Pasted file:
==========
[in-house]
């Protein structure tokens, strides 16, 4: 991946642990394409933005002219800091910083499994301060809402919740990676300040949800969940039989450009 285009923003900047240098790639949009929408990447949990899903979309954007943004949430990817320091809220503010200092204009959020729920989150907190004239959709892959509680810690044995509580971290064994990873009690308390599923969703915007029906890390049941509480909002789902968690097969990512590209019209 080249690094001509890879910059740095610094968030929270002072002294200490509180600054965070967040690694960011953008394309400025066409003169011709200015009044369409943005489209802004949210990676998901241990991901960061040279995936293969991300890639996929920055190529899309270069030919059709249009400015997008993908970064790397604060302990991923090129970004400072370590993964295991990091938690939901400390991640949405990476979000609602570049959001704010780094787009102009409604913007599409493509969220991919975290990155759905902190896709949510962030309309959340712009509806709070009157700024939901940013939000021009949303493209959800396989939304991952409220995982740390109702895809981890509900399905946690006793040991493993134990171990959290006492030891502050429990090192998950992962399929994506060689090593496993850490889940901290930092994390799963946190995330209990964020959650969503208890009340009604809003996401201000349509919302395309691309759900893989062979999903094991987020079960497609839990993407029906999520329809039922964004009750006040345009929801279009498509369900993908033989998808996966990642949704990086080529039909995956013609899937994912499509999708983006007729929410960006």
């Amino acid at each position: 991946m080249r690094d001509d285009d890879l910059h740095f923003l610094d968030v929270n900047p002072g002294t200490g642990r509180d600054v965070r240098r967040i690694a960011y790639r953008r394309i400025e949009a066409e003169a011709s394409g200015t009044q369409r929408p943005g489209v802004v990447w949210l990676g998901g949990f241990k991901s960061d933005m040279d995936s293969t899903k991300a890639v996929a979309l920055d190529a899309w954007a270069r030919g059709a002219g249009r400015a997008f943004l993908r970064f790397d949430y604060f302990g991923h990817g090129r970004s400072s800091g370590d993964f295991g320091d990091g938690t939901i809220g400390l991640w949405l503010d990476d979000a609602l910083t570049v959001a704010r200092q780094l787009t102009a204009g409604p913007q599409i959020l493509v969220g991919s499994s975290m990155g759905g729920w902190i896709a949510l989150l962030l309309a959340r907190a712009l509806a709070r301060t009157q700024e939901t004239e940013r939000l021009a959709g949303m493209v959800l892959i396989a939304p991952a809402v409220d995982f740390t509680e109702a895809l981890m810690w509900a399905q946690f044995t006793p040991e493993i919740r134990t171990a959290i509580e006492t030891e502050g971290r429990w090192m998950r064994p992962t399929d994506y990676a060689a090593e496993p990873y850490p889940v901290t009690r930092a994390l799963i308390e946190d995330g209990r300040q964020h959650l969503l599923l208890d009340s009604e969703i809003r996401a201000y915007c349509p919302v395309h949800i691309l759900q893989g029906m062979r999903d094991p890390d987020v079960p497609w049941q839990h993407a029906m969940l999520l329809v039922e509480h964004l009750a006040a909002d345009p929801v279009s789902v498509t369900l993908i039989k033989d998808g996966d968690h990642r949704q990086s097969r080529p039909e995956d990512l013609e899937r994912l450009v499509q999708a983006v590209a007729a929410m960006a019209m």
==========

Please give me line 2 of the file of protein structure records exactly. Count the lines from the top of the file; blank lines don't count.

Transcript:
């Protein structure tokens, strides 16, 4: 991946642990394409933005002219800091910083499994301060809402919740990676300040949800969940039989450009 285009923003900047240098790639949009929408990447949990899903979309954007943004949430990817320091809220503010200092204009959020729920989150907190004239959709892959509680810690044995509580971290064994990873009690308390599923969703915007029906890390049941509480909002789902968690097969990512590209019209 080249690094001509890879910059740095610094968030929270002072002294200490509180600054965070967040690694960011953008394309400025066409003169011709200015009044369409943005489209802004949210990676998901241990991901960061040279995936293969991300890639996929920055190529899309270069030919059709249009400015997008993908970064790397604060302990991923090129970004400072370590993964295991990091938690939901400390991640949405990476979000609602570049959001704010780094787009102009409604913007599409493509969220991919975290990155759905902190896709949510962030309309959340712009509806709070009157700024939901940013939000021009949303493209959800396989939304991952409220995982740390109702895809981890509900399905946690006793040991493993134990171990959290006492030891502050429990090192998950992962399929994506060689090593496993850490889940901290930092994390799963946190995330209990964020959650969503208890009340009604809003996401201000349509919302395309691309759900893989062979999903094991987020079960497609839990993407029906999520329809039922964004009750006040345009929801279009498509369900993908033989998808996966990642949704990086080529039909995956013609899937994912499509999708983006007729929410960006």